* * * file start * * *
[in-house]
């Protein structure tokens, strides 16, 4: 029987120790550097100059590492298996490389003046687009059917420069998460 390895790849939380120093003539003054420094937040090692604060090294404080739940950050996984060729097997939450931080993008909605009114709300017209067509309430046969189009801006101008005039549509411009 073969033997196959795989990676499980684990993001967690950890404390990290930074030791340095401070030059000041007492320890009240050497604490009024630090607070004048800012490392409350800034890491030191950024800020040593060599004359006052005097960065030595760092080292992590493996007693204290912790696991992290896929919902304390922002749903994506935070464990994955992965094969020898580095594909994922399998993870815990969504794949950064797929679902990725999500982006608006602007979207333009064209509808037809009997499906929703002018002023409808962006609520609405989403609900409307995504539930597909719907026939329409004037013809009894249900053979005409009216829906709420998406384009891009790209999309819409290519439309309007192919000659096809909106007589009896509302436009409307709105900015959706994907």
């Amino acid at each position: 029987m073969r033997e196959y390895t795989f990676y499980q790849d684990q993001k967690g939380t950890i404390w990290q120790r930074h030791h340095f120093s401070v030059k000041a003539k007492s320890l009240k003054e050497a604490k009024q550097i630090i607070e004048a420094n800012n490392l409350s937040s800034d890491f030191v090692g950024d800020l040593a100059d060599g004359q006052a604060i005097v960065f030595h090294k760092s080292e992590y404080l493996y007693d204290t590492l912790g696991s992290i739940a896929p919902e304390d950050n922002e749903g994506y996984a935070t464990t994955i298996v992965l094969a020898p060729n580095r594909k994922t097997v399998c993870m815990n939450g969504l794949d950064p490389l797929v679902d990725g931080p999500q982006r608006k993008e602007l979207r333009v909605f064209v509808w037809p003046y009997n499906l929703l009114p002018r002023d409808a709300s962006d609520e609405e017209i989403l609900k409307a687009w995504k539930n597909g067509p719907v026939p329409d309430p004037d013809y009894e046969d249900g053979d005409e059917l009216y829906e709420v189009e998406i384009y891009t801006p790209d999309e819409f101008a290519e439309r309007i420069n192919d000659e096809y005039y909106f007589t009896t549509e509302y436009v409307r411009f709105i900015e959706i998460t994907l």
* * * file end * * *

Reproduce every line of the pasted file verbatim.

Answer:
[in-house]
């Protein structure tokens, strides 16, 4: 029987120790550097100059590492298996490389003046687009059917420069998460 390895790849939380120093003539003054420094937040090692604060090294404080739940950050996984060729097997939450931080993008909605009114709300017209067509309430046969189009801006101008005039549509411009 073969033997196959795989990676499980684990993001967690950890404390990290930074030791340095401070030059000041007492320890009240050497604490009024630090607070004048800012490392409350800034890491030191950024800020040593060599004359006052005097960065030595760092080292992590493996007693204290912790696991992290896929919902304390922002749903994506935070464990994955992965094969020898580095594909994922399998993870815990969504794949950064797929679902990725999500982006608006602007979207333009064209509808037809009997499906929703002018002023409808962006609520609405989403609900409307995504539930597909719907026939329409004037013809009894249900053979005409009216829906709420998406384009891009790209999309819409290519439309309007192919000659096809909106007589009896509302436009409307709105900015959706994907």
């Amino acid at each position: 029987m073969r033997e196959y390895t795989f990676y499980q790849d684990q993001k967690g939380t950890i404390w990290q120790r930074h030791h340095f120093s401070v030059k000041a003539k007492s320890l009240k003054e050497a604490k009024q550097i630090i607070e004048a420094n800012n490392l409350s937040s800034d890491f030191v090692g950024d800020l040593a100059d060599g004359q006052a604060i005097v960065f030595h090294k760092s080292e992590y404080l493996y007693d204290t590492l912790g696991s992290i739940a896929p919902e304390d950050n922002e749903g994506y996984a935070t464990t994955i298996v992965l094969a020898p060729n580095r594909k994922t097997v399998c993870m815990n939450g969504l794949d950064p490389l797929v679902d990725g931080p999500q982006r608006k993008e602007l979207r333009v909605f064209v509808w037809p003046y009997n499906l929703l009114p002018r002023d409808a709300s962006d609520e609405e017209i989403l609900k409307a687009w995504k539930n597909g067509p719907v026939p329409d309430p004037d013809y009894e046969d249900g053979d005409e059917l009216y829906e709420v189009e998406i384009y891009t801006p790209d999309e819409f101008a290519e439309r309007i420069n192919d000659e096809y005039y909106f007589t009896t549509e509302y436009v409307r411009f709105i900015e959706i998460t994907l």